A Brooklyn federal judge on Thursday sentenced a former Pryor Cashman attorney to 12 months and one day in prison for his role in a Molotov cocktail attack on a vacant NYPD vehicle amid racial injustice protests following the police killing of George Floyd in 2020.
Two top attorneys on the Senate Judiciary Committee departed recently for roles in the Biden administration, the panel's chairman announced Thursday.
The U.S. Supreme Court agreed to let a top Biden administration attorney argue in favor of narrowing immunity for internet platforms like Google and Twitter in next month's blockbuster hearing on Section 230 of the Communications Decency Act, according to a Thursday order.
The U.S. Department of Justice wants to break up Google's highly profitable advertising business, and it wants to do it fast, according to a new complaint that adds to the company's other battles against four different and overlapping government enforcement actions.
A retired New York state judge has been appointed to lead the U.S. Department of Justice office that monitors and supports police departments and other law enforcement agencies in managing sex offender registries, the Office of Justice Programs said Thursday.
Media mogul Shari E. Redstone has provided detail to the Delaware Chancery Court about how she "mistakenly" sent an email intended only for attorneys to a third party, as the court continues to consider whether it will order Cleary Gottlieb Steen & Hamilton LLP to turn the email over to CBS stockholder plaintiffs.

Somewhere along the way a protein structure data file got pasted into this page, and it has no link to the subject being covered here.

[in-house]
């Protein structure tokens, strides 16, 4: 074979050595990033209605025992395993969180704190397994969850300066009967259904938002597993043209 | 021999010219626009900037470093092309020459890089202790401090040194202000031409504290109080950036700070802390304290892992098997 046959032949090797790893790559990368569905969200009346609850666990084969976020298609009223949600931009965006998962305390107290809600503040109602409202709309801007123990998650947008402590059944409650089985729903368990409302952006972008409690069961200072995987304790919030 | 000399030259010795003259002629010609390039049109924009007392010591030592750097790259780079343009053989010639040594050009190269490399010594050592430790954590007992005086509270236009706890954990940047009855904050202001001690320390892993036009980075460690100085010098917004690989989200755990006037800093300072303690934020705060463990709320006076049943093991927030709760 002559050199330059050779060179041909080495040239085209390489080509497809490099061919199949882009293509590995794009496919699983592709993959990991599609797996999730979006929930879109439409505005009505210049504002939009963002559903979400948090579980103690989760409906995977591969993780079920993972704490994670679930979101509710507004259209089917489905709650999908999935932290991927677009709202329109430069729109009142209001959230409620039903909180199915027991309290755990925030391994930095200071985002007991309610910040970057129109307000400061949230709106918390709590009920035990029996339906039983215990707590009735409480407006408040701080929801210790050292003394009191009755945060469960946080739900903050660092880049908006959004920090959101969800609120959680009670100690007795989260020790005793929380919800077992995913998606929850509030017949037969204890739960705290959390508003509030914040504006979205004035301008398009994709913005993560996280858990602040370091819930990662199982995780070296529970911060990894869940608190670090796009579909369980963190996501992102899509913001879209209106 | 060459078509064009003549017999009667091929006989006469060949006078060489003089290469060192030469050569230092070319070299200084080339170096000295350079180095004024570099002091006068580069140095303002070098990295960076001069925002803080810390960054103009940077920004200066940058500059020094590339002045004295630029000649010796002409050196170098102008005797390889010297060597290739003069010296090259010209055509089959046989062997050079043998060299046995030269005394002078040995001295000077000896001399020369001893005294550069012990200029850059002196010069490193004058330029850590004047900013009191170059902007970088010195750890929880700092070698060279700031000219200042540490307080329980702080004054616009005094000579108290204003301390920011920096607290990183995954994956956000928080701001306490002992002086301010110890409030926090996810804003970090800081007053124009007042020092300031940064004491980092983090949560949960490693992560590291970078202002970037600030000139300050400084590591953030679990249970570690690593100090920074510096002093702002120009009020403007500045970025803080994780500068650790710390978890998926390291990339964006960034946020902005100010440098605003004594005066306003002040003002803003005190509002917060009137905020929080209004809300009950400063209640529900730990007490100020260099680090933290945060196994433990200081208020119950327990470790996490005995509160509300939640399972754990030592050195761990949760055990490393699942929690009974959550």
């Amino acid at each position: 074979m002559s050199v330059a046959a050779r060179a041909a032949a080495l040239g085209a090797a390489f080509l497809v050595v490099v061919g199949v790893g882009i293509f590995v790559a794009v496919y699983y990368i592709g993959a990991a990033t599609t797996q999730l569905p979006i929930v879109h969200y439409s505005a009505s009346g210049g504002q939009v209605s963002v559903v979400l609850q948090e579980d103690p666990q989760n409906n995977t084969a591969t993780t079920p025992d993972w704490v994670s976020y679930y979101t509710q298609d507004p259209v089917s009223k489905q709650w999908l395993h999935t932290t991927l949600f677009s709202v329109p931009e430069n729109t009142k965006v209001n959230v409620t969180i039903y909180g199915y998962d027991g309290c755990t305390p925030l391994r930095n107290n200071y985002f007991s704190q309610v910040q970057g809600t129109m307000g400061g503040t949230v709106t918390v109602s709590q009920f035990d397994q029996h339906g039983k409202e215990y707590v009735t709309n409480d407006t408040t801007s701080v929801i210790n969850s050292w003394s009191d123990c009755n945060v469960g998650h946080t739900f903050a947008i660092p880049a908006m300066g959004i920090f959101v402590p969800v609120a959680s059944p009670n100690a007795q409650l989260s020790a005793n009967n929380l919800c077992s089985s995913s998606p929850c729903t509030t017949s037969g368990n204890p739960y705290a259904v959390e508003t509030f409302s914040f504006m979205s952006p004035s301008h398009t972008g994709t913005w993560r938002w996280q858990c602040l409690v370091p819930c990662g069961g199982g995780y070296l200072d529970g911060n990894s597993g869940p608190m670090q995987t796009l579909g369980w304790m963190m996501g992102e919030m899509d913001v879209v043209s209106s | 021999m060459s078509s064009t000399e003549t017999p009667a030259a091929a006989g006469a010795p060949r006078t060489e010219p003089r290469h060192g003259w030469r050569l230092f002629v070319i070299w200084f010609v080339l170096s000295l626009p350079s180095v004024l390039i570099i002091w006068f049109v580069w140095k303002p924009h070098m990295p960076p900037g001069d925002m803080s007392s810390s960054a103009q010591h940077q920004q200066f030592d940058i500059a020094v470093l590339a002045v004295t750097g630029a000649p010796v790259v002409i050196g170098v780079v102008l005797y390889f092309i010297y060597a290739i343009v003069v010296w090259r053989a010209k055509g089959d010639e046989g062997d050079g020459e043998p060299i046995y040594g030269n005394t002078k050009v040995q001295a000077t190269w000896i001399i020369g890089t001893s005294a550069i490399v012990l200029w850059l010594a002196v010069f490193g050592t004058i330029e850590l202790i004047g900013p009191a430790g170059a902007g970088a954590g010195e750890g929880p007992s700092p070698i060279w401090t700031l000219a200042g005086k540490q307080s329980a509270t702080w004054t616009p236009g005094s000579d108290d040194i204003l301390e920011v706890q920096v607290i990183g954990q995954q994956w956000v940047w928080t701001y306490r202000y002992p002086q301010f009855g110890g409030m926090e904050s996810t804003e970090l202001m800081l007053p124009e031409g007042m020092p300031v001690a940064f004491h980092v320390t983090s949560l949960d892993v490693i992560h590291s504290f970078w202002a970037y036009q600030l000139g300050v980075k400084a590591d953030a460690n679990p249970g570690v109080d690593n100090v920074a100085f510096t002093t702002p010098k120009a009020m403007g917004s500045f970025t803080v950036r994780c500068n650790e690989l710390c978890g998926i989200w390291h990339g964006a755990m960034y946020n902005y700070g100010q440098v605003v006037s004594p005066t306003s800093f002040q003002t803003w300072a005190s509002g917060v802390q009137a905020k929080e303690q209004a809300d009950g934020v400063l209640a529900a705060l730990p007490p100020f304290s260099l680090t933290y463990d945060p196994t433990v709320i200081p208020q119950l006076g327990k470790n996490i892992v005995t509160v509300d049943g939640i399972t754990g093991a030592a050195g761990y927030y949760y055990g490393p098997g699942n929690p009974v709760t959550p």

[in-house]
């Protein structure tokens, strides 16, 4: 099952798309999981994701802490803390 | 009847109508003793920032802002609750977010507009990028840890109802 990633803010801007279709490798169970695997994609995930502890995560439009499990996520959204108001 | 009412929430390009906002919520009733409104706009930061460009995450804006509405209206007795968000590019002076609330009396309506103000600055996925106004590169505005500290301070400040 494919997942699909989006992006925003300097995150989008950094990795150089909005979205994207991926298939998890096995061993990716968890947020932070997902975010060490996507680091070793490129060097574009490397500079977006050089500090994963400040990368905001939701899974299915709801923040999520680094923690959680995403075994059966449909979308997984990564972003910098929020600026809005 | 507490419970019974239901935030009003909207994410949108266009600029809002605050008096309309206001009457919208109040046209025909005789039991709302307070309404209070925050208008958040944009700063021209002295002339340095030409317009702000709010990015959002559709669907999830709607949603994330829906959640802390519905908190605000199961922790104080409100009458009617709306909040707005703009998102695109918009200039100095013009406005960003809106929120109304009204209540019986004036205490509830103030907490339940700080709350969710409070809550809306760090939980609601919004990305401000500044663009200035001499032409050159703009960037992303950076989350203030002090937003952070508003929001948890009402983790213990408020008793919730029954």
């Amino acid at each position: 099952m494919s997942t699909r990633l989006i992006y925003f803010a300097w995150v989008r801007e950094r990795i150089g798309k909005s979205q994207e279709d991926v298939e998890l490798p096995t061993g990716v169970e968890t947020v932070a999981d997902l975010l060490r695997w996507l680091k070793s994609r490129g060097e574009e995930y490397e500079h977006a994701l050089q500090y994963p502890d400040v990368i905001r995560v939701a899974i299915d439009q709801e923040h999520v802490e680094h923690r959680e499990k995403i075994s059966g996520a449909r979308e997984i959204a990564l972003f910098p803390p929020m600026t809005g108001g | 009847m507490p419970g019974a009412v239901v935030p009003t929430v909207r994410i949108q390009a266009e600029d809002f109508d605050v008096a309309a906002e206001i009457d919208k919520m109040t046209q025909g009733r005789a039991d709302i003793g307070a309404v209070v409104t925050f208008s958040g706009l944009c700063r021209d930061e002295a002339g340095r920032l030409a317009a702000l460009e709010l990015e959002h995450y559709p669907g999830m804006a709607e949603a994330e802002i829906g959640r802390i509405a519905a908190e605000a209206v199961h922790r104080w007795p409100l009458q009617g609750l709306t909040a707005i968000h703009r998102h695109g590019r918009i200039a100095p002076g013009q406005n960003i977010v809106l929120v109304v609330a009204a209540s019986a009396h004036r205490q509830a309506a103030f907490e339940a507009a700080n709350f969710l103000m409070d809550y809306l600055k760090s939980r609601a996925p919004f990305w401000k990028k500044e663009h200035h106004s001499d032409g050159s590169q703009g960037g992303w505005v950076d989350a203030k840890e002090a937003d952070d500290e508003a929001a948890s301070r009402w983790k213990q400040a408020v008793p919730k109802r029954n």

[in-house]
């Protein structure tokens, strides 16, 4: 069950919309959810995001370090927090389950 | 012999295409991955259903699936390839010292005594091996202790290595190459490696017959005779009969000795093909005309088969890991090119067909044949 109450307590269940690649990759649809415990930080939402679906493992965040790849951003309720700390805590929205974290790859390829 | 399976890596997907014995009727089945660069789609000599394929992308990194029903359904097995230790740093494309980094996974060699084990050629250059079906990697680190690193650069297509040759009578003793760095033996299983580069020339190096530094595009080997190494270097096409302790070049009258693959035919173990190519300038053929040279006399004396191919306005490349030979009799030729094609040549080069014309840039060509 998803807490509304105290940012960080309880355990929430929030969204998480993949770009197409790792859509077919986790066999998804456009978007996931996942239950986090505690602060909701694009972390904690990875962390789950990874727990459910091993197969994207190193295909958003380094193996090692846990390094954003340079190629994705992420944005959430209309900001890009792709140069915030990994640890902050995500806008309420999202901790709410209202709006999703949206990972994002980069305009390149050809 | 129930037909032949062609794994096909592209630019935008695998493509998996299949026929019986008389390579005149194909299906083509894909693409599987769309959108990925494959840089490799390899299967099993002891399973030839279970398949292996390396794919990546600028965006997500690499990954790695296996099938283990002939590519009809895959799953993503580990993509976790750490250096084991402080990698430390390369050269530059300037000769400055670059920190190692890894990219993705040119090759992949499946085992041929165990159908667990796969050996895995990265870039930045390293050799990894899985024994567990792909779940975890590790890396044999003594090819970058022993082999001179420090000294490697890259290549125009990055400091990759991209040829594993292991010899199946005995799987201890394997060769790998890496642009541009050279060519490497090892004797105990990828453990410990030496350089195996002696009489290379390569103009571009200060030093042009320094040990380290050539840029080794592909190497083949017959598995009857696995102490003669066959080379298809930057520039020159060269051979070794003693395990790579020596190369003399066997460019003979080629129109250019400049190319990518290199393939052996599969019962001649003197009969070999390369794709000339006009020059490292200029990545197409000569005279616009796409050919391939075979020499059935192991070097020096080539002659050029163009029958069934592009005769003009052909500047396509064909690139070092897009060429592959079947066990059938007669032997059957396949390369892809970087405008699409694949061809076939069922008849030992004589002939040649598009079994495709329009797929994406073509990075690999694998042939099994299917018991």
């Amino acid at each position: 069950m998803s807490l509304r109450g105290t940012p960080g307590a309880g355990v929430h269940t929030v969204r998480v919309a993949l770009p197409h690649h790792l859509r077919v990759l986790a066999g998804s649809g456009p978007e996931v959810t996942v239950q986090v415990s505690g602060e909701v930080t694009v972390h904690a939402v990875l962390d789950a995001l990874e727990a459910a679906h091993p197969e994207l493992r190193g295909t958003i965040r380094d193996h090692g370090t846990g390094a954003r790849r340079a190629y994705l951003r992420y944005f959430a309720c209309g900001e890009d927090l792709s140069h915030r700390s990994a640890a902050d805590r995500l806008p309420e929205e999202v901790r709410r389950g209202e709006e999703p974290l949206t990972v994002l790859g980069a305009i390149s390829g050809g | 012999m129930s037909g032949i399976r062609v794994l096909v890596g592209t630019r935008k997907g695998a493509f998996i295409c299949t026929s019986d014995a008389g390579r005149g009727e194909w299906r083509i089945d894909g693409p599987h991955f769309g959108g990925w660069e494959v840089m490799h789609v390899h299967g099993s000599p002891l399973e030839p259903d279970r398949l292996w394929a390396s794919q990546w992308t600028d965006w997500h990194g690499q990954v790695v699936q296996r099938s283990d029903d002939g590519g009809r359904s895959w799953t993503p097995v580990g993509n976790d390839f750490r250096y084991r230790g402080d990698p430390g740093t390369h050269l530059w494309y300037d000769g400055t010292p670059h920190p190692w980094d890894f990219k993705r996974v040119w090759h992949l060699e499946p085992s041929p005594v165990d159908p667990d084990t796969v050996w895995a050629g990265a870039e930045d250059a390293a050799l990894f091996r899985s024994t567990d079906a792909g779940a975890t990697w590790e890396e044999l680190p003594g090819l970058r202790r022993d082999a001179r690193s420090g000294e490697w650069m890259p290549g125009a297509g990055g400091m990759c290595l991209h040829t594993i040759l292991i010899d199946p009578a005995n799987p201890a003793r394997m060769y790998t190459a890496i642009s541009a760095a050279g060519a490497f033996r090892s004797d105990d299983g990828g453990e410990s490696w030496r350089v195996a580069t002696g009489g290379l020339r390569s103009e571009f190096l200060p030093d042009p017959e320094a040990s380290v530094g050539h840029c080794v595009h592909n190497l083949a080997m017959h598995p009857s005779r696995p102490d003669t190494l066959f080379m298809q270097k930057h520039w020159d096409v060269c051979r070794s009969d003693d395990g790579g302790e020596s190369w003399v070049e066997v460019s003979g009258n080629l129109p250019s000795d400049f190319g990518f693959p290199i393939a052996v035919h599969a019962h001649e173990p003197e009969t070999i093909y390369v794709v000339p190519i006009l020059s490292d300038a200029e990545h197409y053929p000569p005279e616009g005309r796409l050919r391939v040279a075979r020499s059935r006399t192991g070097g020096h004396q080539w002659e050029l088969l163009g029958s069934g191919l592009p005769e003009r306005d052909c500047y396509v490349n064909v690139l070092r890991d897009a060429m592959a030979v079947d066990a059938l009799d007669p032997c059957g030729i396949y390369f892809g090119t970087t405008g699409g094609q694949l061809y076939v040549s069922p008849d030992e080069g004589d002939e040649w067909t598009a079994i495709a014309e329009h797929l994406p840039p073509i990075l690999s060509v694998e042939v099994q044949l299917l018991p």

A California federal judge on Thursday dismissed a suit against a New York lawyer and his firm alleging they illegally received $6.3 million of a burn victim's settlement from Girardi Keese founder Tom Girardi, finding the complaint contains allegations of fraud that must be pled with more particularity.
A New York federal judge has refused to toss a solar company's trade secrets suit against its former general counsel over thousands of allegedly stolen documents, finding that the allegations are adequate to survive the pleading stage.
Lawyers for indigent children and criminal defendants across New York need immediate pay raises to prevent a "staggering crisis" that's left criminal defendants languishing in cells, domestic violence victims unable to secure protective orders and children separated from their families, the New York State Bar Association said Wednesday in a preliminary injunction motion.
The American Immigration Lawyers Association's New Jersey chapter asked a federal judge to enforce a stipulation requiring immigration judges to allow remote hearings by request in light of the COVID-19 pandemic, writing Thursday that the government's proposed settlement is not enough.
At long last, the U.S. Supreme Court handed down its first two decisions of the term this week, but one of them was a curious one-line dismissal of a case argued just weeks ago. Law360's The Term examines the possible reasons the justices decided to punt in a closely watched case about the scope of attorney-client privilege.